Last week, there was a fire in West Perth. I don’t know anything about it other than what I heard on the news reports, in which their was concern that it may contain asbestos.
What is this stuff and why is it so nasty?
It has been around for many years and with the advent of the industrial age it has been used extensively in buildings as a result of some very desirable properties: it is an excellent insulator for heat and electricity, it is chemically resistant, and it is not prone to either UV degradation or biodegradation.
And as the knowledge of toxicology increased, and our understanding of the many complex pathways by which various industrial chemicals could interact with our body advanced, asbestos certainly raised no flags – it was, after all, nothing more than a silicon-based mineral.
But of course in the latter part of the last century it began to be linked with cancer, and that link is now well and truly established.
In a classic case of “oops – we didn’t think of that.” the only attention that was paid to this material was its chemical properties, and no one considered the impact its physical properties could have.
In fairness, this is most likely because these properties were not understood in the same way that they are now.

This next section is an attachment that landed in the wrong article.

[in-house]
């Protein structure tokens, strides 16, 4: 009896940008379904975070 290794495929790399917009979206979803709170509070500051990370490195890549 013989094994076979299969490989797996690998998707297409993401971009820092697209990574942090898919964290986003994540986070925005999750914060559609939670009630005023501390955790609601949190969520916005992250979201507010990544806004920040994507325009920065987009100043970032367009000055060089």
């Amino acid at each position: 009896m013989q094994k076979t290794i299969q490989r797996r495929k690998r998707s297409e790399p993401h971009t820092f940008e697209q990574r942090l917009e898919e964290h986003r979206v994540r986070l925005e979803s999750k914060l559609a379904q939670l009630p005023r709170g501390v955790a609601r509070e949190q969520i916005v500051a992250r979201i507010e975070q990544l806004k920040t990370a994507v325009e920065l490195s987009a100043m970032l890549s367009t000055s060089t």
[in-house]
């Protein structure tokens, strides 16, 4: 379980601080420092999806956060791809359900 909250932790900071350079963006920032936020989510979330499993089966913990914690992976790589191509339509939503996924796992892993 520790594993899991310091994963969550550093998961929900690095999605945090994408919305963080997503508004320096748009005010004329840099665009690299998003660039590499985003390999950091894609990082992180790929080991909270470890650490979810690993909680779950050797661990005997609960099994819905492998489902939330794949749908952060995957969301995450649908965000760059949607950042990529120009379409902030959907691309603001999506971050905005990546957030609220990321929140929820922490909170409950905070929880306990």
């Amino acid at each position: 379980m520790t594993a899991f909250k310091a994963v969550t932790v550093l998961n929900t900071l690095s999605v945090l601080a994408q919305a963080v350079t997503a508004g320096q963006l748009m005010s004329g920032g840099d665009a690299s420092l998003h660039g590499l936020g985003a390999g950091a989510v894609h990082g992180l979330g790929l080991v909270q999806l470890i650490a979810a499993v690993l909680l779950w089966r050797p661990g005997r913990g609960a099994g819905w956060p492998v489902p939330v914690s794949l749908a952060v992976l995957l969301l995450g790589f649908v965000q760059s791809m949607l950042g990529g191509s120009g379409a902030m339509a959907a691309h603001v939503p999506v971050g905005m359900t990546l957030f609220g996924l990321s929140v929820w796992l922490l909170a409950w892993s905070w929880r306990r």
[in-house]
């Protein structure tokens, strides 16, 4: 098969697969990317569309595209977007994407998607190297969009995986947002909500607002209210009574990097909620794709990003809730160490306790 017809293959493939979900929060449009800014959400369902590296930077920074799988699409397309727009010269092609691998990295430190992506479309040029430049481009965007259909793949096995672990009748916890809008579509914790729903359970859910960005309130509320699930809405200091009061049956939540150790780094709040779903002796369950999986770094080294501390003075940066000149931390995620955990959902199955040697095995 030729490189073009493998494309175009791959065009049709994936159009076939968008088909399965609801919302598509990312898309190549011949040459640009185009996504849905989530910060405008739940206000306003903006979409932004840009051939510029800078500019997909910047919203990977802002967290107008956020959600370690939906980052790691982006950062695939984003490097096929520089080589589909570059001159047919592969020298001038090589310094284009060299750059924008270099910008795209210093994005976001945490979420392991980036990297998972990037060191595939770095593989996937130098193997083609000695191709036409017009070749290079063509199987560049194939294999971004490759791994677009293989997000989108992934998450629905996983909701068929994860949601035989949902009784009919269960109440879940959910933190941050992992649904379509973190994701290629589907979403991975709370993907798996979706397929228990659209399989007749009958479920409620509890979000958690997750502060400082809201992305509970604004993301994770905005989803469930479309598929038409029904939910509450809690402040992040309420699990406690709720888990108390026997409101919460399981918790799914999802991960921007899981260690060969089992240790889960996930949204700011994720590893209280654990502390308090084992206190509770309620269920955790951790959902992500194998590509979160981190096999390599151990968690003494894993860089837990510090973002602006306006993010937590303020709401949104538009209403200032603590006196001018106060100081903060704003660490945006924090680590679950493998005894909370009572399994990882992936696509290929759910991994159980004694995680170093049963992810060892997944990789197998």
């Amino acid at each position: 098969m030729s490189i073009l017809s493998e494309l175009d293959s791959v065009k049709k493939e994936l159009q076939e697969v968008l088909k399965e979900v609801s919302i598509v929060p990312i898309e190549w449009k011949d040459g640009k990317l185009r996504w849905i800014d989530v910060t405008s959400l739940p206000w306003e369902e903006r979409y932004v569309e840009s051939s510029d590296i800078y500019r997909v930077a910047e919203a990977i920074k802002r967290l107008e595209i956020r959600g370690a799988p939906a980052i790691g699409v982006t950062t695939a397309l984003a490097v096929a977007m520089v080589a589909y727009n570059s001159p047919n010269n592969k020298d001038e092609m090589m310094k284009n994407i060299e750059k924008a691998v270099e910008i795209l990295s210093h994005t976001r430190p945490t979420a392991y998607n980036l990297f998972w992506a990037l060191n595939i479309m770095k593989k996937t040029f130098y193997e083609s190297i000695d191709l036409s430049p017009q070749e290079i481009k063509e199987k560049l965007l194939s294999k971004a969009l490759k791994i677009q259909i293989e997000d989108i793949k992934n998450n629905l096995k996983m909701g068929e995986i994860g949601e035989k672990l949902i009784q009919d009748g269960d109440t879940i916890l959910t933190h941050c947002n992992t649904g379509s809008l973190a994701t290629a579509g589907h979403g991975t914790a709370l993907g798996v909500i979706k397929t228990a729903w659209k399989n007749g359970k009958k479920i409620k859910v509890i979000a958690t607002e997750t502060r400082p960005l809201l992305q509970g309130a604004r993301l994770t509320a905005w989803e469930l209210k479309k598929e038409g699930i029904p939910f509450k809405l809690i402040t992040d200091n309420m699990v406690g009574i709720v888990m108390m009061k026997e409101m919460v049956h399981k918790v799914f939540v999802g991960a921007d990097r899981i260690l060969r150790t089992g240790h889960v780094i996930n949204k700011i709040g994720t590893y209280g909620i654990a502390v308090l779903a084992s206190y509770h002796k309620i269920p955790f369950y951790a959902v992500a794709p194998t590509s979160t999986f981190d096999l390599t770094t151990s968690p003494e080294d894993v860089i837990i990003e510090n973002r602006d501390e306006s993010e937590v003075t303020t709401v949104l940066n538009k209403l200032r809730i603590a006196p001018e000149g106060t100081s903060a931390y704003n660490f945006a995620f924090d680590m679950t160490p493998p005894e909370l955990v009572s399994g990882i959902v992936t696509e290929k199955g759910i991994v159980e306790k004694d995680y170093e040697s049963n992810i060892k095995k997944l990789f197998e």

Now remember something here – this nasty nasty material that has caused, and will cause, so many deaths, is a natural material. Like arsenic and cyanide it is natural. So let’s not buy into this trendy view that natural things are good for us, and synthetic things are bad for us – it’s just nonsense.
Well, what exactly is the problem with asbestos? And why don’t other types of dust cause cancer when we breath it in?
Well, as it happens, asbestos fibres fall into a critical size range. Our lungs are full of tiny little compartments called alveoli, which are fed by billions upon billions of tiny little channels. It turns out that if you breathe something in that is smaller than 1 µm, it just comes in and goes straight out again. If we breathe in something that is greater than 10 µm, then it doesn’t get in. But if something falls in the range 1 µm to 10 µm it is small enough to get in but not small enough to get out again, and so it gets stuck in there.
And it is generally thought that this foreign material, although it is chemically inert, is the cause of cancer. Interestingly, there is a synergistic effect with cigarette smoke. That is, if you smoke and have been exposed to asbestos, your chances of contracting cancer are far greater than the additive probabilities of the asbestos and cigarette smoke alone. This also suggests some sort of physical mechanism.
In fact, this is one of the things that has come out of the 9/11 (shouldn’t we call it 11/9 in Australia?) terrorist attacks.
Although there were 3000 people killed when the buildings collapsed, there have been many others – an unknown number – that have contracted cancer as a result of breathing in the fine dust that the pulverised buildings created.
Due to the unprecedented force of the building collapse, microscopic and lethal dust particles (not ordinary dust, the pulverised building material, much of which probably was asbestos) filled the air in massive proportions and anyone who was unlucky enough to breathe at has been exposed to the risk of cancer.